Glieberman contends that his claim for contribution is subject to a five-year limitations period and that the trial court therefore erred in dismissing his third-party action against Greenburg and Hermann as time-barred.

Where an underlying direct action is pending, an action for contribution is subject to the same statute of limitations that is applicable to the underlying action. ( Caballero v. Rockford Punch Press & Manufacturing Co. (1993), 244 Ill. App. 3d 333, 337, 614 N.E.2d 362, 185 Ill. Dec. 228.) Thus, to decide which statute of limitations is applicable to Glieberman's cause for contribution, we must determine the statute of limitations relevant to Goran's legal malpractice claim. If Goran's cause accrued after January 1, 1991, the pertinent statute of limitations provides in relevant part:

"An action for damages based on tort, contract, or otherwise (i) against an attorney arising out of an act or omission in the performance of professional services *** must be commenced within 2 years from the time the person bringing the action knew or reasonably should have known of the injury for which damages are sought." (Ill. Rev. Stat. 1991, ch. 110, par. 13-214.3(b) (now 735 ILCS 5/13-214.3 (b) (West 1992)).)

Because that statute became effective January 1, 1991, if Goran's cause accrued before that date, section 13-205 of the Illinois Code of Civil Procedure provides for a five-year statute of limitations. (Ill. Rev. Stat. 1991, ch. 110, par. 13-205 (now 735 ILCS 5/13-205 (West 1992)).) In short, if Goran's cause accrued prior to January 1, 1991, Glieberman is subject to a five-year limitations period but if Goran's cause accrued after January 1, 1991, he is subject to a two-year limitations period. The five-year limitations period renders the circuit court's section 2-619 dismissal erroneous; the two-year limitations period effectively bars Glieberman's contribution action.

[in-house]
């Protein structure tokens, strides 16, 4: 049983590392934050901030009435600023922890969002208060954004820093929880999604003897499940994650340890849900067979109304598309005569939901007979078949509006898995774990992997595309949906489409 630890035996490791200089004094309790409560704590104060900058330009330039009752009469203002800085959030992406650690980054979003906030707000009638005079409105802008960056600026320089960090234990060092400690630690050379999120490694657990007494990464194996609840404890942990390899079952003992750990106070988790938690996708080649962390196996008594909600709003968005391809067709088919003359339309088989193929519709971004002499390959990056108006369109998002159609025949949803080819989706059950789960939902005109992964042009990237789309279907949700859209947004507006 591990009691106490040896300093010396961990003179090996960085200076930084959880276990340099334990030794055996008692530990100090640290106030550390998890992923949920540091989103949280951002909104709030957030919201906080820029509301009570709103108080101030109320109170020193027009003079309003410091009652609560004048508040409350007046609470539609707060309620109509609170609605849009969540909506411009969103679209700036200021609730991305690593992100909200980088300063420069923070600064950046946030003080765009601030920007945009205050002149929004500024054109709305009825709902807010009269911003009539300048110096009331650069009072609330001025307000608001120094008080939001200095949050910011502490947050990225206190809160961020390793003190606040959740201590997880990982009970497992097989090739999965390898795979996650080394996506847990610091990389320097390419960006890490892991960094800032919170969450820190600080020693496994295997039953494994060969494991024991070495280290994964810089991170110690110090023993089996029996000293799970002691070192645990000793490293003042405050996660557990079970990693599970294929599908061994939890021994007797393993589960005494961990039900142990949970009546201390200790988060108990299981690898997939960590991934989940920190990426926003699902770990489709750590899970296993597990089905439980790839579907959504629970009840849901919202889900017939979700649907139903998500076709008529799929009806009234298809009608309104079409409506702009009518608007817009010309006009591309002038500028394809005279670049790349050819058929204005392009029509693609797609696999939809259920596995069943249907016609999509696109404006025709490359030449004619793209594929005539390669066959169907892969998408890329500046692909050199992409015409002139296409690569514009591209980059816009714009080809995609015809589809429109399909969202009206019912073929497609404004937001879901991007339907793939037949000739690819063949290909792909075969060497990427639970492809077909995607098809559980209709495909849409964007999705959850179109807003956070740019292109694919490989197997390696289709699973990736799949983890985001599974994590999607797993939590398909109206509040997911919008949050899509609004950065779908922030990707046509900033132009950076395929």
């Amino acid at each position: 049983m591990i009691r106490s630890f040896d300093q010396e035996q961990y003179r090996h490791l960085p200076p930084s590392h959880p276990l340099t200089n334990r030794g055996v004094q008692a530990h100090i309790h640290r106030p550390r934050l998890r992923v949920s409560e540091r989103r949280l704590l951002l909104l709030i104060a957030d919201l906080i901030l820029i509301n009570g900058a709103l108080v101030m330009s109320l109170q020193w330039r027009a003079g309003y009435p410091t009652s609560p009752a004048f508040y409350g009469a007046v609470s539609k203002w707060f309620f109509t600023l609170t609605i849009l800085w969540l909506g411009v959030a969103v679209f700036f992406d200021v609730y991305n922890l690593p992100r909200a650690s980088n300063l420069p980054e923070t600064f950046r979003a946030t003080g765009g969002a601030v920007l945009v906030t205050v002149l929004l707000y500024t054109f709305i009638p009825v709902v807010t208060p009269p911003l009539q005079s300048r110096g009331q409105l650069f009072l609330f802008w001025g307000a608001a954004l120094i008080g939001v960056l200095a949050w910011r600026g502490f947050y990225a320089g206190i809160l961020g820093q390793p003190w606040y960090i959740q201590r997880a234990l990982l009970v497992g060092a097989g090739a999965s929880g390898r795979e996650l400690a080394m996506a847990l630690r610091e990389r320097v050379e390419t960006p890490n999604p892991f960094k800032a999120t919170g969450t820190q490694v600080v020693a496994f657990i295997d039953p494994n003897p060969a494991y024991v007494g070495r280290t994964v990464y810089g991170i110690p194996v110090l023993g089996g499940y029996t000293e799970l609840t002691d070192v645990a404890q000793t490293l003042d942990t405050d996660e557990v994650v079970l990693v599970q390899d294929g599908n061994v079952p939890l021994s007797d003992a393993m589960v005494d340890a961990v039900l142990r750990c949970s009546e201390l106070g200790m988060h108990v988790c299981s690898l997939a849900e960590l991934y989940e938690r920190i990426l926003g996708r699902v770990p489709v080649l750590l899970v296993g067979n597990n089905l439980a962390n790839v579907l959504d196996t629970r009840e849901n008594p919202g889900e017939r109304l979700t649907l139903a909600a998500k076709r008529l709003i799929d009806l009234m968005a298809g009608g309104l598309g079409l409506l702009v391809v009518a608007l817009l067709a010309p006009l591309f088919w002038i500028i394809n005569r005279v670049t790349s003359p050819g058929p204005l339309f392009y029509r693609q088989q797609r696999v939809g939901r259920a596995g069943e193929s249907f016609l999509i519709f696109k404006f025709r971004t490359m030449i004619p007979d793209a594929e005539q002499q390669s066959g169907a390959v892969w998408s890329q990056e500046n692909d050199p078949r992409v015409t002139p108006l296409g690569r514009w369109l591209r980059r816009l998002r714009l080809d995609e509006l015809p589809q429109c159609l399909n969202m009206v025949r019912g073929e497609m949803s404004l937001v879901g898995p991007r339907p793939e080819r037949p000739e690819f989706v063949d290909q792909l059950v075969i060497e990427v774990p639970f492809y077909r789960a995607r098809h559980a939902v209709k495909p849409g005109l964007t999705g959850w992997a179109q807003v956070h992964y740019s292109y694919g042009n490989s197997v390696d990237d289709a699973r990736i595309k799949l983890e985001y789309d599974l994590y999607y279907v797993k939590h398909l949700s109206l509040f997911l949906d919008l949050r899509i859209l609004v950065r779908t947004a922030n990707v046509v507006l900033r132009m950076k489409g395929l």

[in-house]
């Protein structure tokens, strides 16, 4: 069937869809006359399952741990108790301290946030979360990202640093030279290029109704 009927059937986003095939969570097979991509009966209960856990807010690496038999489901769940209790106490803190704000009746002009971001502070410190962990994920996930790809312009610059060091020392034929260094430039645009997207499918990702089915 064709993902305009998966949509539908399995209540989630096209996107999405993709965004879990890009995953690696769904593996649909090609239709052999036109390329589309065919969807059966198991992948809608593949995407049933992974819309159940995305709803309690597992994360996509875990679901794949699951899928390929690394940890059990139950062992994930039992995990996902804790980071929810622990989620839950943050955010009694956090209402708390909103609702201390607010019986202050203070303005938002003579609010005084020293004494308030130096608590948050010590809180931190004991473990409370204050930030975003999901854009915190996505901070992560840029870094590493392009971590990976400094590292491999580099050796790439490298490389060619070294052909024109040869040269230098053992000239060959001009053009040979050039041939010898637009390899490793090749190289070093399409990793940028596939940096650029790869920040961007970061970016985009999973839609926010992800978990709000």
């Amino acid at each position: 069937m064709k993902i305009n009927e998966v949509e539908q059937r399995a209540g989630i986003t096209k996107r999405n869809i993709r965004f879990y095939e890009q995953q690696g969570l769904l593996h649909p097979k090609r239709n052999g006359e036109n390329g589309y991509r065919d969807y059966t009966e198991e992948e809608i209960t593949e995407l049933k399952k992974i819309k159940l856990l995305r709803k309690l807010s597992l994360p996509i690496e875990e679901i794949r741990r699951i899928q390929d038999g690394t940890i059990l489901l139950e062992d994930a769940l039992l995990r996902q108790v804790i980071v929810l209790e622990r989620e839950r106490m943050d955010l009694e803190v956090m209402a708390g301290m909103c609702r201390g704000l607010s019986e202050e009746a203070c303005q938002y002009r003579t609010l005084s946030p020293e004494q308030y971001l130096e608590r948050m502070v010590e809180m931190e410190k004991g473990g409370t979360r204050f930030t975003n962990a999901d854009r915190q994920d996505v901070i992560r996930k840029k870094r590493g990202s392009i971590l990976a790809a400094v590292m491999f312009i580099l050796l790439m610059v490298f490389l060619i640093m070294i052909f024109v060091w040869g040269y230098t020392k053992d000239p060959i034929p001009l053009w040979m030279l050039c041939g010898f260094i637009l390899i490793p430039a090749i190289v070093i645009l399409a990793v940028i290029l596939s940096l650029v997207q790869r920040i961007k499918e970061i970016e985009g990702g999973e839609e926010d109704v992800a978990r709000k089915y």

The elements of a claim for legal malpractice are: (1) the existence of an attorney-client relationship, (2) a breach of a duty arising from that relationship, (3) causation, and (4) damages. Belden v. Emmerman (1990), 203 Ill. App. 3d 265, 268, 560 N.E.2d 1180, 148 Ill. Dec. 583, appeal denied (1991), 136 Ill. 2d 541, 567 N.E.2d 328.

The appellate districts have issued different opinions regarding when a cause of action for legal malpractice accrues. The first district's position, that a cause of action for legal malpractice accrues when the attorney breaches his duty, stems from Dolce v. Gamberdino (1978), 60 Ill. App. 3d 124, 376 N.E.2d 273, 17 Ill. Dec. 274. The second and fourth districts have taken the position that the cause of action does not accrue until the client discovers, or should discover, the elements of his cause of action. Tucek v. Grant (1984), 129 Ill. App. 3d 236, 240, 472 N.E.2d 563, 84 Ill. Dec. 603; Kohler v. Woollen, Brown & Hawkins (1973), 15 Ill. App. 3d 455, 304 N.E.2d 677.

Tucek and Kohler are predicated upon application of the "discovery rule." That rule, which is used to mitigate the harsh effects of a literal application of a statute of limitations, postpones the running of the limitations period until the injured party knows or reasonably should know of his injury and that the injury was wrongfully caused. ( Knox College v. Celotex Corp. (1981), 88 Ill. 2d 407, 414-15, 430 N.E.2d 976, 58 Ill. Dec. 725.) Although the court in Dolce recognized the applicability of the discovery rule, it limited its use to those occasions "when the discovery occurs after the statute of limitations has run or when discovery occurs ...